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Commentary: Running is for fitness, not a test


KUNSAN AIR BASE, South Korea — Let me start by saying this isn’t a commentary on getting better at a test.

Your Air Force fitness test is simply a check-up. If you are training for your test, you are doomed to fail eventually. The Air Force Fitness Program isn’t a test. The program is what you do day in and day out to improve and maintain a high level of cardiovascular and muscular fitness.

That being said, I’ve got one word for you: consistency. This is really the bottom line on all components of fitness. The key isn’t to exercise for a month or two so you can be average on your test day. The key is to be consistent and make exercise a part of your lifestyle, your daily schedule, so you can excel at any time.

Now, because I know you are doing more running because of the test, here are some general tips to help you stay consistent and improve your running fitness.

• Don’t do too much too soon. The biggest mistake you can make is not being consistent with your exercise and then deciding you are going to run five days a week. Running is a very high impact exercise. If you haven’t been running consistently for the past eight to 12 weeks, then start off running twice a week and two other days with non-impact exercises like cycling, swimming or elliptical training. After you have been consistently running for at least eight weeks you should increase to three times per week. I wouldn’t advise anyone to exceed running three times per week. That’s right, you shouldn’t run five days per week. Your body really needs to have adequate recovery time from the impact of running.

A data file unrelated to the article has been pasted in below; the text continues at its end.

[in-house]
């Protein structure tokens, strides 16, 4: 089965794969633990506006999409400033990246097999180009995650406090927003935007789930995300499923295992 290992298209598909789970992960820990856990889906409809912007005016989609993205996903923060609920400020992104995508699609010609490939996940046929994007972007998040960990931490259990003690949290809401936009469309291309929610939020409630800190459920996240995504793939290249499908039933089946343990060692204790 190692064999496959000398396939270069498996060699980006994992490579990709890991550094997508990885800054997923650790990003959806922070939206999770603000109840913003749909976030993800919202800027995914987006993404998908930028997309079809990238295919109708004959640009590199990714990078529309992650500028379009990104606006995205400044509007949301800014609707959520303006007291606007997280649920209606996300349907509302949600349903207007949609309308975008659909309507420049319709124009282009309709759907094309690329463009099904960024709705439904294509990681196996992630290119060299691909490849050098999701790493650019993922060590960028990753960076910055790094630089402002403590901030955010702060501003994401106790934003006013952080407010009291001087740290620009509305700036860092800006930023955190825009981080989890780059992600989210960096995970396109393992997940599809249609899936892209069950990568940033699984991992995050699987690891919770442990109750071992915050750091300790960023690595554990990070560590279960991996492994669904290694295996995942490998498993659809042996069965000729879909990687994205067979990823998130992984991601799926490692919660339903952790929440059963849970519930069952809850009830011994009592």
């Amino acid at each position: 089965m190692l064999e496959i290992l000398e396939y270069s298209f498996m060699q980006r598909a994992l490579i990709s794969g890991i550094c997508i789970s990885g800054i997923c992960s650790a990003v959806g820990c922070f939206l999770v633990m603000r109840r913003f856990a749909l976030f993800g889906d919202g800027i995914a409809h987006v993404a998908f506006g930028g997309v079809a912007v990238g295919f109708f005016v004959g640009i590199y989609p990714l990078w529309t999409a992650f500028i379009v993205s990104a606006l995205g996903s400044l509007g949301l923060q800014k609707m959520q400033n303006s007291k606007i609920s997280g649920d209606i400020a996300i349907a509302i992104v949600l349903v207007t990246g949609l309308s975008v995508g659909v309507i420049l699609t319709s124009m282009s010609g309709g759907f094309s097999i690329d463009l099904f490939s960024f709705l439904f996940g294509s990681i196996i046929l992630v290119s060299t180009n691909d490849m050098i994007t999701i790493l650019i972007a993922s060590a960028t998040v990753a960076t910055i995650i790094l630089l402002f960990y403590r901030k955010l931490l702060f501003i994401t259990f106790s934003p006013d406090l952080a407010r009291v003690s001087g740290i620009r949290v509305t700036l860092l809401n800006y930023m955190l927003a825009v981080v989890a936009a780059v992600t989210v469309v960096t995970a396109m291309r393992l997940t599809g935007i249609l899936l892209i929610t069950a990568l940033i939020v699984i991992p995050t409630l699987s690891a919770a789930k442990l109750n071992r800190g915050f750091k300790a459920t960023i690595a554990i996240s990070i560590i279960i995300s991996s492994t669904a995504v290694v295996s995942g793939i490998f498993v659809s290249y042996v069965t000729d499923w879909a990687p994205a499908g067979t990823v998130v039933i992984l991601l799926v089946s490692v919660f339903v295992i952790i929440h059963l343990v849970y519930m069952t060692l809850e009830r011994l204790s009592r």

• Due to the impact of running on the joints, proper shoes and running surfaces are crucial to avoid injury. All running shoes aren’t the same. I cannot stress the importance of having the proper shoes for your feet and replacing shoes often. Contact your squadron physical training leader for more guidance on finding the right shoes.

• Once you have the right shoes, running on the right surface can have a big influence on the success of your program. Because of it’s cushion, the track is a great place to run, but for some folks it’s quite boring. Running on the streets can be more exciting, but the surface is harder on your joints. I would vary your training surfaces each time you run. Spice it up a little, sometimes at the track, sometimes around base, sometimes on the running paths and sometimes on a treadmill. This will help your body avoid excessive impact and it’ll help break the monotony of your program.

• Don’t stop at 1.5 miles. If you never run more than 1.5 miles, you’ll never get faster. You must improve your lactate threshold. That is a fancy way to say that you must push your body past what its used to. You must overload it in order for it to improve. You need to work up to running at least 30 minutes or three miles without stopping. Once you get there, then you can work on speed.

• Intervals anyone? I don’t mind saying that running sprints can really stink. They tend to kick your butt. However, they’re the best way to improve your speed. Once you can run for 30 minutes or three miles without stopping, work intervals into your running program once a week.

So remember, don’t focus on 1.5 miles as a distance, make that your minimum goal. Also, don’t do too much too soon. If you have to work up to 1.5 miles, then give your body time to do that. Make sure you have the right shoes and that you are aware of the surfaces that you run on. Once you are ready, do some intervals. Most importantly, consistency, consistency, consistency!


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